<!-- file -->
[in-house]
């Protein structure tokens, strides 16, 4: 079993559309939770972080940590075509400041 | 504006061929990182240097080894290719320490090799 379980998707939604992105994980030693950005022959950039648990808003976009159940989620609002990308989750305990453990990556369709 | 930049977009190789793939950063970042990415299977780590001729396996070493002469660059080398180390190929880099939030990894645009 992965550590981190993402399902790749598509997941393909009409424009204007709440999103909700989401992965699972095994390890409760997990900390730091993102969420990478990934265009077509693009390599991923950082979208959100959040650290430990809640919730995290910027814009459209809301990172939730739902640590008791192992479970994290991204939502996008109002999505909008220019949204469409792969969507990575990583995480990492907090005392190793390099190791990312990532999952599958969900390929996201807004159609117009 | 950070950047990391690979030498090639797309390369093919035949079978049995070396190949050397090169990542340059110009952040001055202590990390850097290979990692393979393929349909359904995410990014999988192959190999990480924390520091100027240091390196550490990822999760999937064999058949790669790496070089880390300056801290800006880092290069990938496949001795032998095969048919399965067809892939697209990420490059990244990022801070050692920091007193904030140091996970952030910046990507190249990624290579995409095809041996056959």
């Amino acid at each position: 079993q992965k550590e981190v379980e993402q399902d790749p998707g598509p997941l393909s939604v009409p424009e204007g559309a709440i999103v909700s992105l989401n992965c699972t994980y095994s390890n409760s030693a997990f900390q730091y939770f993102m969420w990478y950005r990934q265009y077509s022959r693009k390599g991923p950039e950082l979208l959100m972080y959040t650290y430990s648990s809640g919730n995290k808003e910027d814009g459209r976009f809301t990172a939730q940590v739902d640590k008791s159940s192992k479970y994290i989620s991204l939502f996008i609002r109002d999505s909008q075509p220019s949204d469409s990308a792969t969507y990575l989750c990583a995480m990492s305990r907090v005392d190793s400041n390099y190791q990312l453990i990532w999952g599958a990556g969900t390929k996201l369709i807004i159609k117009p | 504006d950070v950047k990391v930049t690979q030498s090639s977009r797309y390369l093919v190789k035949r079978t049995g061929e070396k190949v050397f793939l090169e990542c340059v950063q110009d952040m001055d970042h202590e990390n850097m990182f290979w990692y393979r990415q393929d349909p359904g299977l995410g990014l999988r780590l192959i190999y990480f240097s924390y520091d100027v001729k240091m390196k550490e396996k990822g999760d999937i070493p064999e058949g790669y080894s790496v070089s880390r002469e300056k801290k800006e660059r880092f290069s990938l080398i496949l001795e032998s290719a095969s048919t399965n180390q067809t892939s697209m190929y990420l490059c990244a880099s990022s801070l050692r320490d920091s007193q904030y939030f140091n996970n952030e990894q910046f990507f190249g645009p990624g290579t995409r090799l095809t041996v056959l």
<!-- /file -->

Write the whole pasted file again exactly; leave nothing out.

[in-house]
């Protein structure tokens, strides 16, 4: 079993559309939770972080940590075509400041 | 504006061929990182240097080894290719320490090799 379980998707939604992105994980030693950005022959950039648990808003976009159940989620609002990308989750305990453990990556369709 | 930049977009190789793939950063970042990415299977780590001729396996070493002469660059080398180390190929880099939030990894645009 992965550590981190993402399902790749598509997941393909009409424009204007709440999103909700989401992965699972095994390890409760997990900390730091993102969420990478990934265009077509693009390599991923950082979208959100959040650290430990809640919730995290910027814009459209809301990172939730739902640590008791192992479970994290991204939502996008109002999505909008220019949204469409792969969507990575990583995480990492907090005392190793390099190791990312990532999952599958969900390929996201807004159609117009 | 950070950047990391690979030498090639797309390369093919035949079978049995070396190949050397090169990542340059110009952040001055202590990390850097290979990692393979393929349909359904995410990014999988192959190999990480924390520091100027240091390196550490990822999760999937064999058949790669790496070089880390300056801290800006880092290069990938496949001795032998095969048919399965067809892939697209990420490059990244990022801070050692920091007193904030140091996970952030910046990507190249990624290579995409095809041996056959």
């Amino acid at each position: 079993q992965k550590e981190v379980e993402q399902d790749p998707g598509p997941l393909s939604v009409p424009e204007g559309a709440i999103v909700s992105l989401n992965c699972t994980y095994s390890n409760s030693a997990f900390q730091y939770f993102m969420w990478y950005r990934q265009y077509s022959r693009k390599g991923p950039e950082l979208l959100m972080y959040t650290y430990s648990s809640g919730n995290k808003e910027d814009g459209r976009f809301t990172a939730q940590v739902d640590k008791s159940s192992k479970y994290i989620s991204l939502f996008i609002r109002d999505s909008q075509p220019s949204d469409s990308a792969t969507y990575l989750c990583a995480m990492s305990r907090v005392d190793s400041n390099y190791q990312l453990i990532w999952g599958a990556g969900t390929k996201l369709i807004i159609k117009p | 504006d950070v950047k990391v930049t690979q030498s090639s977009r797309y390369l093919v190789k035949r079978t049995g061929e070396k190949v050397f793939l090169e990542c340059v950063q110009d952040m001055d970042h202590e990390n850097m990182f290979w990692y393979r990415q393929d349909p359904g299977l995410g990014l999988r780590l192959i190999y990480f240097s924390y520091d100027v001729k240091m390196k550490e396996k990822g999760d999937i070493p064999e058949g790669y080894s790496v070089s880390r002469e300056k801290k800006e660059r880092f290069s990938l080398i496949l001795e032998s290719a095969s048919t399965n180390q067809t892939s697209m190929y990420l490059c990244a880099s990022s801070l050692r320490d920091s007193q904030y939030f140091n996970n952030e990894q910046f990507f190249g645009p990624g290579t995409r090799l095809t041996v056959l």